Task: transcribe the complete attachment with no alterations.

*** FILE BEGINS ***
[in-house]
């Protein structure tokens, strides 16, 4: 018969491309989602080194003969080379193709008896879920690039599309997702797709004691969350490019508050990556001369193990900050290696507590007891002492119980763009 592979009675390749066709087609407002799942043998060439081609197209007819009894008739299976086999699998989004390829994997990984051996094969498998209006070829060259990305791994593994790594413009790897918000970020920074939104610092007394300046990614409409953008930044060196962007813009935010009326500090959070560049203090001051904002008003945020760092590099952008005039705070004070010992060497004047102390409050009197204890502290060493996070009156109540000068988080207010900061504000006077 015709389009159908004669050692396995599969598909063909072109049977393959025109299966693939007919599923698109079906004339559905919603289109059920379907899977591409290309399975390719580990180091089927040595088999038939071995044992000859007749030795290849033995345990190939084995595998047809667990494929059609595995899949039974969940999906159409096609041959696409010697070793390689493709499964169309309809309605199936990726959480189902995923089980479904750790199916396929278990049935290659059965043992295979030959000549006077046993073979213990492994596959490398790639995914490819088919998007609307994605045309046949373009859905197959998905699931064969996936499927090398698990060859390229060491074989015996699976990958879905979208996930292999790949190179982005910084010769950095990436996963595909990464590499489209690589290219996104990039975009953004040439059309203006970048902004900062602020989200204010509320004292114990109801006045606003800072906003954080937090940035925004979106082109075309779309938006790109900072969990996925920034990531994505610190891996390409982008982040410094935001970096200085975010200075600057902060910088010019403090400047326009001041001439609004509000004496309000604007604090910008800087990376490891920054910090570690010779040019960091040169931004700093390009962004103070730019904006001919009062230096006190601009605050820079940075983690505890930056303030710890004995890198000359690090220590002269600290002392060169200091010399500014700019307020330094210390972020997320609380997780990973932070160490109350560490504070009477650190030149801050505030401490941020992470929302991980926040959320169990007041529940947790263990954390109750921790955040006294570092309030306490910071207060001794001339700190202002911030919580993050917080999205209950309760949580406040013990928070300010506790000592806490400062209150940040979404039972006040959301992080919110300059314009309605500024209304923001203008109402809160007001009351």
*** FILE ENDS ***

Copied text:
[in-house]
């Protein structure tokens, strides 16, 4: 018969491309989602080194003969080379193709008896879920690039599309997702797709004691969350490019508050990556001369193990900050290696507590007891002492119980763009 592979009675390749066709087609407002799942043998060439081609197209007819009894008739299976086999699998989004390829994997990984051996094969498998209006070829060259990305791994593994790594413009790897918000970020920074939104610092007394300046990614409409953008930044060196962007813009935010009326500090959070560049203090001051904002008003945020760092590099952008005039705070004070010992060497004047102390409050009197204890502290060493996070009156109540000068988080207010900061504000006077 015709389009159908004669050692396995599969598909063909072109049977393959025109299966693939007919599923698109079906004339559905919603289109059920379907899977591409290309399975390719580990180091089927040595088999038939071995044992000859007749030795290849033995345990190939084995595998047809667990494929059609595995899949039974969940999906159409096609041959696409010697070793390689493709499964169309309809309605199936990726959480189902995923089980479904750790199916396929278990049935290659059965043992295979030959000549006077046993073979213990492994596959490398790639995914490819088919998007609307994605045309046949373009859905197959998905699931064969996936499927090398698990060859390229060491074989015996699976990958879905979208996930292999790949190179982005910084010769950095990436996963595909990464590499489209690589290219996104990039975009953004040439059309203006970048902004900062602020989200204010509320004292114990109801006045606003800072906003954080937090940035925004979106082109075309779309938006790109900072969990996925920034990531994505610190891996390409982008982040410094935001970096200085975010200075600057902060910088010019403090400047326009001041001439609004509000004496309000604007604090910008800087990376490891920054910090570690010779040019960091040169931004700093390009962004103070730019904006001919009062230096006190601009605050820079940075983690505890930056303030710890004995890198000359690090220590002269600290002392060169200091010399500014700019307020330094210390972020997320609380997780990973932070160490109350560490504070009477650190030149801050505030401490941020992470929302991980926040959320169990007041529940947790263990954390109750921790955040006294570092309030306490910071207060001794001339700190202002911030919580993050917080999205209950309760949580406040013990928070300010506790000592806490400062209150940040979404039972006040959301992080919110300059314009309605500024209304923001203008109402809160007001009351």